Dennis and I exchanged some text messages yesterday too. He’s been declaring himself “more defiant than despondent” and is cultivating a “weird optimism” about how Seattle and the Pacific Northwest might ultimately fare through all this. I’m trying to feed off his defiance and optimism. Here’s part of our text exchange yesterday evening:
Dennis: So today’s WA numbers were released and … there were 627 new cases. Apologies for leading you down the garden path [smiley face].
Ethan: We have to be optimistic anyway. I know that’s hard. I’m feeling stronger now than this afternoon. Toke helped.
Dennis: Thank heavens that we’re in a weed state! And that they decreed weed shops an “essential business.”
Ethan: [Writing my diary is] hard – not intellectually but emotionally. But hard to tell if it’s the writing or the subject matter.
Dennis: We’re all strung as tight as piano wire, pal!
Then, late last night, Dennis sent an email to me and our mutual friend Pete Comley, fellow aficionados of the novelist J.G. Ballard, with the subject line “Ballardian imagery in play”: “Every night for the past week, greasers have been drag-racing or gunning it under the Interstate 5 Convention Center underpass outside our window to amplify their engine noise, on the otherwise barren eight-lane tarmac. We live in a (shortish) apartment tower; Crash meets High Rise?”
This morning, Pete replied: “Don’t forget Concrete Island! Kinda applies … if one of them crashed into a homeless camp.”
Also yesterday Sandra Janusch, Ph.D., Assistant Vice Provost, International & Academic Programs, University of Washington, Continuum College – Jenny’s boss, whom Jenny and her colleagues supported in her application for her position – sent out an email, blandly subject-lined “Information about IEP”:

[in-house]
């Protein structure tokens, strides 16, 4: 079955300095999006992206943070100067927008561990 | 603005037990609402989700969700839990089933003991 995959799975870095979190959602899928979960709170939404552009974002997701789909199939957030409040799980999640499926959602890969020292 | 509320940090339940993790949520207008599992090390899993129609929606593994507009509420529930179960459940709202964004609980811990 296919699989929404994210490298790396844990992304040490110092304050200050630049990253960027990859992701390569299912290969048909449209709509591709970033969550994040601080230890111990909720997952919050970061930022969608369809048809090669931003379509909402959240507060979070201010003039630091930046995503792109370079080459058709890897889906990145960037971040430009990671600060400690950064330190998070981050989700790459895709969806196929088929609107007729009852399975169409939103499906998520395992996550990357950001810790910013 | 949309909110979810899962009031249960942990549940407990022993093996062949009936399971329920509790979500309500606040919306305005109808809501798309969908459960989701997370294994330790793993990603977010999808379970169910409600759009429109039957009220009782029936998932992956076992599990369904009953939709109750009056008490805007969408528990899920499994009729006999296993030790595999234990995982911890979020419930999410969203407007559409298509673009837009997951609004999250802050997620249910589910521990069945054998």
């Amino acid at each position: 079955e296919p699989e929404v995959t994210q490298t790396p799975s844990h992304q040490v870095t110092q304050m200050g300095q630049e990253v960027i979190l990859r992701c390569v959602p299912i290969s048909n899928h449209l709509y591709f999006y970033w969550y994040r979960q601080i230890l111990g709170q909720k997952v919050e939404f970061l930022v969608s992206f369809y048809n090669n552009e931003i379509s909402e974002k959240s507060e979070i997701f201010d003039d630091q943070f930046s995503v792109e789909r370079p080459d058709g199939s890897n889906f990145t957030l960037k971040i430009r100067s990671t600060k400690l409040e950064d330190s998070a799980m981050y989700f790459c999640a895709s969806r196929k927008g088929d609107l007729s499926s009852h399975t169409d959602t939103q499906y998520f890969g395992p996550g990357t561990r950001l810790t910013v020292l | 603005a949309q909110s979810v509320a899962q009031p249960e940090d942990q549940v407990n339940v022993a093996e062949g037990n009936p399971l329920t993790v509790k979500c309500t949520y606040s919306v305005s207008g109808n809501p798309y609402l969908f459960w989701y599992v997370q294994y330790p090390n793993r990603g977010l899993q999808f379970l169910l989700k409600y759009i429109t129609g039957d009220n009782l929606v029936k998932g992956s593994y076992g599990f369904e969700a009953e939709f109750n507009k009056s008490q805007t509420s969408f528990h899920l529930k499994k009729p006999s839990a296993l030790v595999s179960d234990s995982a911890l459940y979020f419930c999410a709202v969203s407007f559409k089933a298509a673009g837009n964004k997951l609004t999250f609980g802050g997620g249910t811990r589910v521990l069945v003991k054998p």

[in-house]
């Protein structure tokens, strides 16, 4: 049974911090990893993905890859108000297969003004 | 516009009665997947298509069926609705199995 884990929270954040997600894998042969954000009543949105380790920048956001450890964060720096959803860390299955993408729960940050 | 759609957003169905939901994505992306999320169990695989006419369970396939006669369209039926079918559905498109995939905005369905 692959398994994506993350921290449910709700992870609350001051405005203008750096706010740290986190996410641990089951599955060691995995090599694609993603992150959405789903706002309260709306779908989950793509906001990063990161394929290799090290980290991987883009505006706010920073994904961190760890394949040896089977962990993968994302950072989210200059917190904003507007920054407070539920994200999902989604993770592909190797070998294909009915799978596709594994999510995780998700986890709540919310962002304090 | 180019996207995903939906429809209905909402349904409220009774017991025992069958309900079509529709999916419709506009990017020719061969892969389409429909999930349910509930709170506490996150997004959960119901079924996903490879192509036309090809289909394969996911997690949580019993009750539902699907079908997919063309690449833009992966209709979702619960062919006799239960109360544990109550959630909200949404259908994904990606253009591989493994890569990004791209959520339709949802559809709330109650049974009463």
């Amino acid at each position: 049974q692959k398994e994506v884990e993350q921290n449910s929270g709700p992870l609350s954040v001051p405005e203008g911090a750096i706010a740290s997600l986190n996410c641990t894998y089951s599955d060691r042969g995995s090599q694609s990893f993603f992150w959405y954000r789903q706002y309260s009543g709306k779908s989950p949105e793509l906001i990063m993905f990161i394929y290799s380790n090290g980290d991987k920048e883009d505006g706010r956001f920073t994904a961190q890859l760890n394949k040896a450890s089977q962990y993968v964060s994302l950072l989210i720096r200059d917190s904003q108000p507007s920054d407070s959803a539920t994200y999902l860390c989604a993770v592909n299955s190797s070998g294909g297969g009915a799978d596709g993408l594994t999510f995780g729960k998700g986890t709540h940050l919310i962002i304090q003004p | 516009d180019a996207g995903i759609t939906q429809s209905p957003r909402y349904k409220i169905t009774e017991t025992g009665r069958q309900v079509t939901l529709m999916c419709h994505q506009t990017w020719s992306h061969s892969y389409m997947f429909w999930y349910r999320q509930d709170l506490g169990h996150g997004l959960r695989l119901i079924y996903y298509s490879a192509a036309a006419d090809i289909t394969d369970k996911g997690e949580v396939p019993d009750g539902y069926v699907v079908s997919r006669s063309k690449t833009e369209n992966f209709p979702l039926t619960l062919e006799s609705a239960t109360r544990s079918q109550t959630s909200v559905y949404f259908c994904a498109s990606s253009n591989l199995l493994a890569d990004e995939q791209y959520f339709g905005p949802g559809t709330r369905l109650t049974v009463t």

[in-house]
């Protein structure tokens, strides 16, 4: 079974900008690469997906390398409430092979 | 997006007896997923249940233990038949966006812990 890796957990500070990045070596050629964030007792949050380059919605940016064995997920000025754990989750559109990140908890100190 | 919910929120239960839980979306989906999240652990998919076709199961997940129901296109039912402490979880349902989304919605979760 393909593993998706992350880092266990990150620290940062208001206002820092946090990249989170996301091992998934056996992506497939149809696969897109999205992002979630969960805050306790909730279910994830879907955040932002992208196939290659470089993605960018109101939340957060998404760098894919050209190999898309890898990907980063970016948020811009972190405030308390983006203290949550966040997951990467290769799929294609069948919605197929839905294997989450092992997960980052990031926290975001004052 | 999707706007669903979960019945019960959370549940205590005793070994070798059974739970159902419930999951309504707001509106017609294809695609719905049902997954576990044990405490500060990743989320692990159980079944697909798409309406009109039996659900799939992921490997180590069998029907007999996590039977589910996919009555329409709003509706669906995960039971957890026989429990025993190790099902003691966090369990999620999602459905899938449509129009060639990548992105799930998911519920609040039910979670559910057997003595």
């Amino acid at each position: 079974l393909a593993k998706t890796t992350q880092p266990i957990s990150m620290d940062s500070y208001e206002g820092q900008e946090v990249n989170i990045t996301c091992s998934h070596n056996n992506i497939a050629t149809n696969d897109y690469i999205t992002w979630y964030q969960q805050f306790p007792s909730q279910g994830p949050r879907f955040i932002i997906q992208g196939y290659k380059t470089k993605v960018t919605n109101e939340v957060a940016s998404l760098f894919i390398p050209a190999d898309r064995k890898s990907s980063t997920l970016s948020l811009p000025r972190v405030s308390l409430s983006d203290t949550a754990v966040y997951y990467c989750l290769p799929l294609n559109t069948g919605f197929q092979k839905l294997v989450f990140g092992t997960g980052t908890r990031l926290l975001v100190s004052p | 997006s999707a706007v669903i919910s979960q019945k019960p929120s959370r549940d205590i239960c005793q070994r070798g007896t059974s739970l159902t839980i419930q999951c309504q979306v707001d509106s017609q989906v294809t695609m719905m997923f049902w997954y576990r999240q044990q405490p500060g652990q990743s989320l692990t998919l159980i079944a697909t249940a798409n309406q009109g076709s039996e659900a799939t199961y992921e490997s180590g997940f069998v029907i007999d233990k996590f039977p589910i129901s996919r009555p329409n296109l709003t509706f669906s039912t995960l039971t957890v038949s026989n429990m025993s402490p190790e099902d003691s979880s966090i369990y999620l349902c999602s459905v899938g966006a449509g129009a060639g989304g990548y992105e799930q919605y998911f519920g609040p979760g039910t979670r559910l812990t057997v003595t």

As you are aware, we have been looking at the financial viability of the Intensive English Program (IEP) for almost a year. … [followed by two paragraphs of verbiage rehashing management claims ardently disputed by the unionized Intensive English Program teachers]. For that reason, UWC2 has made the difficult decision to sunset the IEP at the end of summer 2020. … I am very sorry to deliver this news during this difficult time, [etc., etc.]
Just over an hour later, Jenny replied privately:
I cannot tell you how personally disappointed I am in your serious lack of leadership and judgment, as evidenced by your sending this particular message at this particular moment.
In spite of this, I hope you and your family are staying well and healthy.
One thing that didn’t happen yesterday, March 26, was any baseball games, anywhere in America. The Mariners were supposed to open their season yesterday at home against the Texas Rangers. Instead Seattle Times reporter Ryan Divish published his educated guess of what the two teams’ Opening Day lineups would have been, because why not? According to Divish, the likable lefty Marco Gonzales would have been the Ms’ Opening Day starting pitcher for the second year in a row, and unproven but promising youngsters would have started at first base, second base, shortstop, and both corner outfield positions.
Looking at the sports section today, I see a nostalgic article on memories of the awful but lovingly remembered Kingdome – of course including The Double by Edgar Martinez to score Ken Griffey Jr. in the bottom of the 11thinning of Game 5 of the American League Division Series on October 8, 1995 – and a piece by Larry Stone headlined “Waiting for MLB’s opening day amid coronavirus crisis: ‘You have to laugh; if not, you’re going to cry.’” Earlier this week I tweeted at Larry Stone, asking what he and other sportswriters would be writing about in the absence of an actual baseball season. He replied: “We’re trying to find interesting stories – and there are a lot of them out there. Many have to do with how people in sports are coping with all this. And the Seahawks’ transactions are getting even closer coverage than normal.”